Leading Article: What Auntie must do next

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The Independent Online
IT HAS NOT been a good week for Auntie. First Des Lynam walked off to the great cheque book of ITV, giving BBC sport a serious headache. Then Gavyn Davies' independent review panel gave them a migraine that could last even longer.

Television channels are increasingly defined by the on-screen talent they command: Channel 4 is Jon Snow, Johnny Vaughan and Chris Evans; ITV boasts John Thaw, Chris Tarrant and - now - Des. Even BBC2 has its stars in Vic Reeves, Jeremy Paxman and Delia Smith. But without Des Lynam or indeed Jill Dando, BBC1 has something of an identity problem. Increasingly the channel relies on harking back to the good old days (a return for Parkinson, The Two Ronnies or yet another repeat of Only Fools and Horses) to justify its own existence.

And it's not only the stars that BBC1 has lost. Des has gone because live football has gone. Rugby, cricket and Formula 1 racing are all now found by pushing a different button. BBC1 has underperformed in other areas too. ITV has been more imaginative with new sitcoms - and has blown the BBC away with the hideously compulsive Who Wants to be a Millionaire? The BBC's lame response is to revamp the National Lottery draw - a programme impossible to justify on public-service grounds.

The justification for a public-service corporation making populist television was always that it added to the social cohesion of the nation. Everyone, we were told, was able to dissect last night's Hancock or Z Cars in the pub. But how many conversations have you had about Jim Davidson's Big Break or Star Secrets? In addition, the populist output of BBC1 isn't even very popular. As the channel's share of viewing dips below 30 per cent, the "social cohesion" argument looks weaker and weaker, when it comes to entertainment at any rate. The BBC used to excel in every area of broadcasting. The suits in White City claim they still do, describing their output as "the benchmark" for broadcasting standards. But when the highlight of your sporting calendar is the Boat Race, that's hard to sustain.

Perhaps the most distinctive remaining jewels in BBC1's crown are in news. But don't assume that even they are unassailable. When in years to come we all have access to the digital News 24, the temptation of BBC1's controller to drop the Six and the Nine will be hard to resist. The digital revolution holds out vast potential opportunities - and pitfalls. By 2010, the BBC could be a world-beater, or a footnote. BBC managers think that money is the key to getting it right, and they were confident that Gavyn Davies' panel would come up with the extra pounds 600m a year they wanted. In the event the panel offered barely a third of that amount - and demanded that in return the BBC should be made accountable to the National Audit Office and should sell off its studios under the logo of BBC Resources.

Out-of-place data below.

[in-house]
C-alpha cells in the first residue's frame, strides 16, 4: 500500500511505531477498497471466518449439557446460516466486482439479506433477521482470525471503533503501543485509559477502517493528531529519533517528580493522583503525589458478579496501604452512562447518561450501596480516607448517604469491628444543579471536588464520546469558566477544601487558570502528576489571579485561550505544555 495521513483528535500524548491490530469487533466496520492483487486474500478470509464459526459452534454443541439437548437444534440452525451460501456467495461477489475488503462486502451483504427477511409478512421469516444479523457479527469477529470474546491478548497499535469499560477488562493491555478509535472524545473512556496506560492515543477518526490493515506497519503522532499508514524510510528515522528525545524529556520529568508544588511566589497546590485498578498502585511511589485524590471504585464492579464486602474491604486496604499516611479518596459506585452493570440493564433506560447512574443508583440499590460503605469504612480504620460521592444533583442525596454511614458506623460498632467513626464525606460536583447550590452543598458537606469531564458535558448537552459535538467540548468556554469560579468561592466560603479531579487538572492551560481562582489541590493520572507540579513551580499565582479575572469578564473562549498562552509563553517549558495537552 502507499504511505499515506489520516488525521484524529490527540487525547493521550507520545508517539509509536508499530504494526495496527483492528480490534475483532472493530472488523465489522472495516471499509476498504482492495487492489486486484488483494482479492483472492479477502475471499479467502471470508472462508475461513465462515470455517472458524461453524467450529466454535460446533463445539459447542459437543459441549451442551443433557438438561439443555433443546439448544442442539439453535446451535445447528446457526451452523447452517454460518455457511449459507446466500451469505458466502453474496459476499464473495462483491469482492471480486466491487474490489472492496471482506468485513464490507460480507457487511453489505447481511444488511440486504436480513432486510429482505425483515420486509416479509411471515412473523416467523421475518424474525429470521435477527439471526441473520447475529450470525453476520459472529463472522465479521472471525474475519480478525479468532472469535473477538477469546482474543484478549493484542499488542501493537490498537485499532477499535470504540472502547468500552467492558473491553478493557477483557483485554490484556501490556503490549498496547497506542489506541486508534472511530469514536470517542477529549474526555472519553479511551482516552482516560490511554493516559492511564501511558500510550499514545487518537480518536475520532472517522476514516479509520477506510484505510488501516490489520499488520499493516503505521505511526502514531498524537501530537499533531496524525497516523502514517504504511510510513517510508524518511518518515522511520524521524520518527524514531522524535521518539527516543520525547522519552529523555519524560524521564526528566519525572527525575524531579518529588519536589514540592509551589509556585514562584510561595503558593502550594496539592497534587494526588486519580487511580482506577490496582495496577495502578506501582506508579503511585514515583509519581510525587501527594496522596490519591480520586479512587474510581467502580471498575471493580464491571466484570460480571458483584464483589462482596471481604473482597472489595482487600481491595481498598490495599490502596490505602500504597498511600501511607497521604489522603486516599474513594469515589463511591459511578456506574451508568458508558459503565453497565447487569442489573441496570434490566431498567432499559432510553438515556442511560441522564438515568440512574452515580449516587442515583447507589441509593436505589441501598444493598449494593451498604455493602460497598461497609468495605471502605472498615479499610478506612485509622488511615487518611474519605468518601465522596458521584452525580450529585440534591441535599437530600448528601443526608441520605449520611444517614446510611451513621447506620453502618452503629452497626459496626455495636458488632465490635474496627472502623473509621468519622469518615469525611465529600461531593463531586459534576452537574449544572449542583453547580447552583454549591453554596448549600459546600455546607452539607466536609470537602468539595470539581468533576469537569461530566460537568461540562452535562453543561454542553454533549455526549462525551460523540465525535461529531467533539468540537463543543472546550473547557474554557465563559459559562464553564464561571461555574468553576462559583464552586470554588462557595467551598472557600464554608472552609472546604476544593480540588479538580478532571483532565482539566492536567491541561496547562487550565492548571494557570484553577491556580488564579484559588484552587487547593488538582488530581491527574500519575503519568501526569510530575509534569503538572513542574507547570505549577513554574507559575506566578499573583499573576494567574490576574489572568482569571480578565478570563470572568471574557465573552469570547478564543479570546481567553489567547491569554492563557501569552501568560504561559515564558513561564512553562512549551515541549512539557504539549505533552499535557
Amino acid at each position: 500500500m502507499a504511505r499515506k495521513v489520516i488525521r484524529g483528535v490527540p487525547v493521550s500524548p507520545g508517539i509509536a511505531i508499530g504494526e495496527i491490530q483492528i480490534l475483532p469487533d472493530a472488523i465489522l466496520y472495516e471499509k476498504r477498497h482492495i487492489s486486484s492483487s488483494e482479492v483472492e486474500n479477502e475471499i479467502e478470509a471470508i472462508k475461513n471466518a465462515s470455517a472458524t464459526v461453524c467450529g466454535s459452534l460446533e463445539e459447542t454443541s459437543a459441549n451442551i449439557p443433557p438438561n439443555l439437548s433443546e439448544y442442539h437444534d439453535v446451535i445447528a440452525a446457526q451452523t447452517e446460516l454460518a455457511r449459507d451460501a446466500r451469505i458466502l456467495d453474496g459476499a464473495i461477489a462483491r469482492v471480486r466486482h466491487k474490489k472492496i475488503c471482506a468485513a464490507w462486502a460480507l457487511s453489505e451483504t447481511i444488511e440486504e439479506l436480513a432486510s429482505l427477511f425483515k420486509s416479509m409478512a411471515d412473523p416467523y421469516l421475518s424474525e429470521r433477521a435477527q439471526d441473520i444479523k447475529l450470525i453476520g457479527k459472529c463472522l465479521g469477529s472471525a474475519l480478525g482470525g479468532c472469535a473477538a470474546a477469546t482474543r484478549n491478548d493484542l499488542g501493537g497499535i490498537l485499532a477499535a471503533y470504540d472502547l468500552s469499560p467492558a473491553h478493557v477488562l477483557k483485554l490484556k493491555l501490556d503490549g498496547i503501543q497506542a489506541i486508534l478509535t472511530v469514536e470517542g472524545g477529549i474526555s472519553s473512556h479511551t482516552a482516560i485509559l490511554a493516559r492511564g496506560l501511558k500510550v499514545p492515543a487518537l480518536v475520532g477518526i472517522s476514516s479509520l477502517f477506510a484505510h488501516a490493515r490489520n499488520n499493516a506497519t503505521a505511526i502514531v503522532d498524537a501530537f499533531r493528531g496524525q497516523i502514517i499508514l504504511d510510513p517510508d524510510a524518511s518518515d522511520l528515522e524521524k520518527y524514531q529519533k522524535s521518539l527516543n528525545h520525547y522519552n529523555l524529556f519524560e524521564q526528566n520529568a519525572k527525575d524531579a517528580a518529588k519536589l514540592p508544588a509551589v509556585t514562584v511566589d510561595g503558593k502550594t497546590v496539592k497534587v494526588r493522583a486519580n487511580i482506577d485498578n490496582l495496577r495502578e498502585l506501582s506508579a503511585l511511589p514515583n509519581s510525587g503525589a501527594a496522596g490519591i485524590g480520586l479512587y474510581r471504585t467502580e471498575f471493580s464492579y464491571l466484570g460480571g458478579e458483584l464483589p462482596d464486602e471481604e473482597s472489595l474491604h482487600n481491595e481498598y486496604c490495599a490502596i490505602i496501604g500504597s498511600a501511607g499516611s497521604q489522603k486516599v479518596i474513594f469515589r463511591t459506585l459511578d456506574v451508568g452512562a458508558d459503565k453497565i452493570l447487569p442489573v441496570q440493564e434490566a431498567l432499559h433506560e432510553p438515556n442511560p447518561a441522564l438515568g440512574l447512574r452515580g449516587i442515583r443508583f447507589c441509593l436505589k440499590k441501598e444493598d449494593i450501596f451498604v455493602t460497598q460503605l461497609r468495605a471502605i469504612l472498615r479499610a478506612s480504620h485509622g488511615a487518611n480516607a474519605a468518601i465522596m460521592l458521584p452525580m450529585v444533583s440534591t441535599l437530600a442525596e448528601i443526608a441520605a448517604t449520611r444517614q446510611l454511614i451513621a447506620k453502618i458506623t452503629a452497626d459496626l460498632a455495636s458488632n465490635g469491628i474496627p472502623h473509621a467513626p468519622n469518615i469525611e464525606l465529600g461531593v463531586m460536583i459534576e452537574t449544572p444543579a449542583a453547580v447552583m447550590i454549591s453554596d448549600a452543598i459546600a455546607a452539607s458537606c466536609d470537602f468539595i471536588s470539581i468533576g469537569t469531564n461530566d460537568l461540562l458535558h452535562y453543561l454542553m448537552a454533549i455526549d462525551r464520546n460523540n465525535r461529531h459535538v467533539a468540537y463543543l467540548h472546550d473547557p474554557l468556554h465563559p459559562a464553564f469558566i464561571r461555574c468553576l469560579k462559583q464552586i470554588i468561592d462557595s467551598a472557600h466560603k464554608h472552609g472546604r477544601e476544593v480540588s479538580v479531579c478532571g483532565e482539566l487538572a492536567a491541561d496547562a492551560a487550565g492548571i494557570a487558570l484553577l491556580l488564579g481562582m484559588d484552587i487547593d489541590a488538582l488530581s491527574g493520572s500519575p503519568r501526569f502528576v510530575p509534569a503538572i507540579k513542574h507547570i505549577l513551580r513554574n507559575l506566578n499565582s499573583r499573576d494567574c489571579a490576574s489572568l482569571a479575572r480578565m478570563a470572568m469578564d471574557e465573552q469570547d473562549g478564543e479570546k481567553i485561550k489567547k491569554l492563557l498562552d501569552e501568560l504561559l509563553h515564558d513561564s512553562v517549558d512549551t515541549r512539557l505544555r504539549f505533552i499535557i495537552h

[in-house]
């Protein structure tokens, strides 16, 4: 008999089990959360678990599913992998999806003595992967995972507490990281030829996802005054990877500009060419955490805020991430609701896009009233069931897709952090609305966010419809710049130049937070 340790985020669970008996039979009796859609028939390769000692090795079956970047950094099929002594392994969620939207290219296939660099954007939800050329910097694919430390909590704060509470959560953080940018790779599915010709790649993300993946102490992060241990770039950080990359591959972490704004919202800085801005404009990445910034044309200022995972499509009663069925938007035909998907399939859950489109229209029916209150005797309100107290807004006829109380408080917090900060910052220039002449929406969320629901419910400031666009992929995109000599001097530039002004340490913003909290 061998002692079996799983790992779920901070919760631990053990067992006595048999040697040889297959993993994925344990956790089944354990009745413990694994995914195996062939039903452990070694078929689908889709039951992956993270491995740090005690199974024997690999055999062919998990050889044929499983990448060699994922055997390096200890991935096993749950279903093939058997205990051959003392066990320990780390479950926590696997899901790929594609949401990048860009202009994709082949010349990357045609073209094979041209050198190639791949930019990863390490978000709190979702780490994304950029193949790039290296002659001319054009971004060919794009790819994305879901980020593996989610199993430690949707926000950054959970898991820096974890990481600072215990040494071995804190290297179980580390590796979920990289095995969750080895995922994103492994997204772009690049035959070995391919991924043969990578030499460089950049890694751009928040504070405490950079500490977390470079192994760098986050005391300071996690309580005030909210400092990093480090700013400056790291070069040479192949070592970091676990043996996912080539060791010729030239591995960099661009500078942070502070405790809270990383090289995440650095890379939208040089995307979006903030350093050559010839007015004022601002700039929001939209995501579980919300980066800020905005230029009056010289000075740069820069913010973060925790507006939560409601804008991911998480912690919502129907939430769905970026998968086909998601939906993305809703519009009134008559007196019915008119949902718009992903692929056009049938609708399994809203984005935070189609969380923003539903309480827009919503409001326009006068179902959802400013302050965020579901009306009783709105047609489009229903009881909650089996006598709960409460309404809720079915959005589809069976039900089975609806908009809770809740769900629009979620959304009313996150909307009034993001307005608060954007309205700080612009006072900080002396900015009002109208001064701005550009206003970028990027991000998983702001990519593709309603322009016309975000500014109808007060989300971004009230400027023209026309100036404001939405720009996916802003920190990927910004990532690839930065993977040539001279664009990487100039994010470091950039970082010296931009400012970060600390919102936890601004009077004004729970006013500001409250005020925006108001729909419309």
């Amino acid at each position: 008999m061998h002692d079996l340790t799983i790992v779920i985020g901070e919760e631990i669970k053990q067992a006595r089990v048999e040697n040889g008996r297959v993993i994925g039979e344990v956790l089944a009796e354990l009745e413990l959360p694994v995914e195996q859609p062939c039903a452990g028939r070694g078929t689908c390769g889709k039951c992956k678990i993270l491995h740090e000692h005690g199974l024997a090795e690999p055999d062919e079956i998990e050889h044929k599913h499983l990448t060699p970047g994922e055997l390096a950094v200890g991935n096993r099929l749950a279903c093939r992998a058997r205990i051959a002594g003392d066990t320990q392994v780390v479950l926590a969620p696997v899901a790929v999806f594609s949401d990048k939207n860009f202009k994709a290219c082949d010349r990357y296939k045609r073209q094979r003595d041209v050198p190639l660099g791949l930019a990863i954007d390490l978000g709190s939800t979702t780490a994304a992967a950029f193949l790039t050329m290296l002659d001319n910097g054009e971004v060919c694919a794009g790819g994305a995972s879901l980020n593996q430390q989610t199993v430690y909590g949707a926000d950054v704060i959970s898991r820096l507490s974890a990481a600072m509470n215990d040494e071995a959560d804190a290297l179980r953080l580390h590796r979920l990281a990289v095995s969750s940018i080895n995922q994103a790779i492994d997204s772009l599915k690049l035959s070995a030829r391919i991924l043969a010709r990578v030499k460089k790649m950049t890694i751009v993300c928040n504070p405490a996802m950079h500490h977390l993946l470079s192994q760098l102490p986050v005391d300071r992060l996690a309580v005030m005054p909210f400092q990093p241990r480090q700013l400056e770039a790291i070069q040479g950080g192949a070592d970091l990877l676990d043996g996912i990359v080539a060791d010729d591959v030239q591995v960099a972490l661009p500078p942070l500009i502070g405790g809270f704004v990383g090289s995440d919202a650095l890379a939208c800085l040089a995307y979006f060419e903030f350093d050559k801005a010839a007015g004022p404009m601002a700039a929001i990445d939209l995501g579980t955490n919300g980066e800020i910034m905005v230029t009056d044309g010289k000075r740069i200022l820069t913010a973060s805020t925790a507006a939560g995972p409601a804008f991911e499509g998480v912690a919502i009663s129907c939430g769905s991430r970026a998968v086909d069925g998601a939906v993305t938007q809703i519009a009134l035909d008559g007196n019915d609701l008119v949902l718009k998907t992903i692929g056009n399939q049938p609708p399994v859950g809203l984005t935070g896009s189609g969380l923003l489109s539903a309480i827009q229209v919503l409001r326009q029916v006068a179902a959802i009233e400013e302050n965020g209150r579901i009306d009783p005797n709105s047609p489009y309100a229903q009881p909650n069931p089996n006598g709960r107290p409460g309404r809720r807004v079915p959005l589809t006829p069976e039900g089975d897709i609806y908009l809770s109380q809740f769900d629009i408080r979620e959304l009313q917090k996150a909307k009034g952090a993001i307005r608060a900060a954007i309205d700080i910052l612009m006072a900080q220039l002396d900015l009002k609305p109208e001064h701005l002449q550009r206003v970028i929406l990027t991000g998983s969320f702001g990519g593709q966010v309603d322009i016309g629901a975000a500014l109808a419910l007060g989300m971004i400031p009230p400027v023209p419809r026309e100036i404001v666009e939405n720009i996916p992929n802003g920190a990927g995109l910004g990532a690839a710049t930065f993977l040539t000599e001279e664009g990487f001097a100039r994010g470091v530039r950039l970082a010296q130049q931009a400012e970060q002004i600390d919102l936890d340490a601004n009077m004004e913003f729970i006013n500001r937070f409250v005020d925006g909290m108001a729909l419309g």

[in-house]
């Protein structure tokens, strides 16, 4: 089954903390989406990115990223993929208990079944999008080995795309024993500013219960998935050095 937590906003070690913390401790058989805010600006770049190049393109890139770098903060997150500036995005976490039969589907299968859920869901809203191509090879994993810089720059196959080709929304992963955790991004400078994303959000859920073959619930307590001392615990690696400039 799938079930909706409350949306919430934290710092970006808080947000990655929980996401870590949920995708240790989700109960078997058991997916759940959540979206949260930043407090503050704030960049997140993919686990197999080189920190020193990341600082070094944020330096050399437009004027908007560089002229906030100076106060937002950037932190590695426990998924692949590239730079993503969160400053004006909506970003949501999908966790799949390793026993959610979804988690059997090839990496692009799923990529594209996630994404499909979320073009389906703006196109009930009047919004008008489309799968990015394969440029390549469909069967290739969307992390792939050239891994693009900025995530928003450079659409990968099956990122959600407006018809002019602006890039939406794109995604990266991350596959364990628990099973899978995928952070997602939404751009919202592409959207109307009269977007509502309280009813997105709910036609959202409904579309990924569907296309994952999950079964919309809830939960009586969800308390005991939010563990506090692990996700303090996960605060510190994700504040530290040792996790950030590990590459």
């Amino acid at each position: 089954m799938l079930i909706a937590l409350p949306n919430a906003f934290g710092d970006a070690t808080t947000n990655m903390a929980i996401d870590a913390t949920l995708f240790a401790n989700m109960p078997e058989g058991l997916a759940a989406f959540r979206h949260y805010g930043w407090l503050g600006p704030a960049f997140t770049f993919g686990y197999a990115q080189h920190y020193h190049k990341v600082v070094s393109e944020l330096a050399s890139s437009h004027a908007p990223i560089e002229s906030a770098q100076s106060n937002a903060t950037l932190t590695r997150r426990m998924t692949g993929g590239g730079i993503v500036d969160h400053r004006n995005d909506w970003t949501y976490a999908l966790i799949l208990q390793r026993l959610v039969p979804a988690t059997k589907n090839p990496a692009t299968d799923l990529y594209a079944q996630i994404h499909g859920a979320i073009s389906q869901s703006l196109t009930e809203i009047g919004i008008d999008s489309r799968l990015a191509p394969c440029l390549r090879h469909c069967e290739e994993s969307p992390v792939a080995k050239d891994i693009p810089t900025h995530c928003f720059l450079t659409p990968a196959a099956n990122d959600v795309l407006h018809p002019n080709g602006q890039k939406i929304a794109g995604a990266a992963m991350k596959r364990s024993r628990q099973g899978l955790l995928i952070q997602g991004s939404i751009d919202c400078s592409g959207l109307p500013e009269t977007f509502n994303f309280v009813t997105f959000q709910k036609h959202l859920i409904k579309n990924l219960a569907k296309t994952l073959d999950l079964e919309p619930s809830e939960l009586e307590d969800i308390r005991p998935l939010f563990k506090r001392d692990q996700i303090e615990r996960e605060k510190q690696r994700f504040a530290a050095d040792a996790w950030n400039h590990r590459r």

The Government should think twice about accepting this recommendation. Despite all the hoo-ha in the popular press - led of course by newspapers which have an interest in the success of the BBC's commercial rivals - the pounds 30-plus annual digital supplement originally proposed by the BBC was a reasonable one (most digital viewers pay that in subscriptions in a single month). It makes little sense for Gavyn Davies' committee to complain that the current BBC digital output is "distinctly threadbare" and then to starve the BBC of the cash to improve it.

The days are gone when the BBC could provide a universal service in news, drama, sport and entertainment. Costs have escalated too greatly for it to compete with commercial stations. So the time has come to rethink what are the values which should be at the core of being a public service broadcaster.

What public subsidy should do is enable the BBC to create the benchmarks - of editorial integrity, of scrupulous accuracy and fairness, and of a duty to inform - which set the standards against which the rest of the industry can be judged. Such standards all too easily slip under the pressure of commercial imperatives to maximise audience share.

There is a moral issue at the heart of dumbing down, which is why it is crucial that the BBC should be spared from the unspoken insistence that ratings are all. If it can succeed in this - by reinforcing and rediscovering the values which made it great - its role of promoting social cohesion will follow naturally. The BBC will still be the channel to which people turn at moments of national drama, whether it be a royal wedding, a cardinal's funeral or a sporting triumph. In a world of increasing social fragmentation we would be the poorer without it.

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